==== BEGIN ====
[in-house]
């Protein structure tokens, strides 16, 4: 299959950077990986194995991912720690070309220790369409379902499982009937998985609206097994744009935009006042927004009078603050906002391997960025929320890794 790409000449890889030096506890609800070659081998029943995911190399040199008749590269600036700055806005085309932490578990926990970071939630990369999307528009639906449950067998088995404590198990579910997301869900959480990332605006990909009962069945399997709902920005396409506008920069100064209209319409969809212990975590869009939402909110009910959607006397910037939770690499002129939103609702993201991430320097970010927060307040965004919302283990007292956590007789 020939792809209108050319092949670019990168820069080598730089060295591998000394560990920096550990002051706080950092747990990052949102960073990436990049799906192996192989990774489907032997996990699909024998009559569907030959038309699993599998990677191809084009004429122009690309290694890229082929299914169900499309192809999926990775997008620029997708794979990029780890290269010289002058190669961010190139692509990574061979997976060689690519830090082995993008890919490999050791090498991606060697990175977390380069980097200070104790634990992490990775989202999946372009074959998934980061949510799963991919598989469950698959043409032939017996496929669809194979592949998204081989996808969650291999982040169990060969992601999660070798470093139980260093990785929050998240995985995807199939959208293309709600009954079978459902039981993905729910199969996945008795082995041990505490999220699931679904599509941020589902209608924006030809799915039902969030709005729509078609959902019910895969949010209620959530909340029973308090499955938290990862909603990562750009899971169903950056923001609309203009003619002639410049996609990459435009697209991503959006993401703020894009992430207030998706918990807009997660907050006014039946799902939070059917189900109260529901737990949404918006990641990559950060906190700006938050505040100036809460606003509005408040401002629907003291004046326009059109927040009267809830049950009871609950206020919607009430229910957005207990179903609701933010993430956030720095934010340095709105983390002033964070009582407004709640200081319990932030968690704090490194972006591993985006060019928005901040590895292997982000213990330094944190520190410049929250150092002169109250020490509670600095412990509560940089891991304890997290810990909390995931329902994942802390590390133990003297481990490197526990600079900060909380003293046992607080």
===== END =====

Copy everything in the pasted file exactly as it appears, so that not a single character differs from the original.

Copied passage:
[in-house]
């Protein structure tokens, strides 16, 4: 299959950077990986194995991912720690070309220790369409379902499982009937998985609206097994744009935009006042927004009078603050906002391997960025929320890794 790409000449890889030096506890609800070659081998029943995911190399040199008749590269600036700055806005085309932490578990926990970071939630990369999307528009639906449950067998088995404590198990579910997301869900959480990332605006990909009962069945399997709902920005396409506008920069100064209209319409969809212990975590869009939402909110009910959607006397910037939770690499002129939103609702993201991430320097970010927060307040965004919302283990007292956590007789 020939792809209108050319092949670019990168820069080598730089060295591998000394560990920096550990002051706080950092747990990052949102960073990436990049799906192996192989990774489907032997996990699909024998009559569907030959038309699993599998990677191809084009004429122009690309290694890229082929299914169900499309192809999926990775997008620029997708794979990029780890290269010289002058190669961010190139692509990574061979997976060689690519830090082995993008890919490999050791090498991606060697990175977390380069980097200070104790634990992490990775989202999946372009074959998934980061949510799963991919598989469950698959043409032939017996496929669809194979592949998204081989996808969650291999982040169990060969992601999660070798470093139980260093990785929050998240995985995807199939959208293309709600009954079978459902039981993905729910199969996945008795082995041990505490999220699931679904599509941020589902209608924006030809799915039902969030709005729509078609959902019910895969949010209620959530909340029973308090499955938290990862909603990562750009899971169903950056923001609309203009003619002639410049996609990459435009697209991503959006993401703020894009992430207030998706918990807009997660907050006014039946799902939070059917189900109260529901737990949404918006990641990559950060906190700006938050505040100036809460606003509005408040401002629907003291004046326009059109927040009267809830049950009871609950206020919607009430229910957005207990179903609701933010993430956030720095934010340095709105983390002033964070009582407004709640200081319990932030968690704090490194972006591993985006060019928005901040590895292997982000213990330094944190520190410049929250150092002169109250020490509670600095412990509560940089891991304890997290810990909390995931329902994942802390590390133990003297481990490197526990600079900060909380003293046992607080």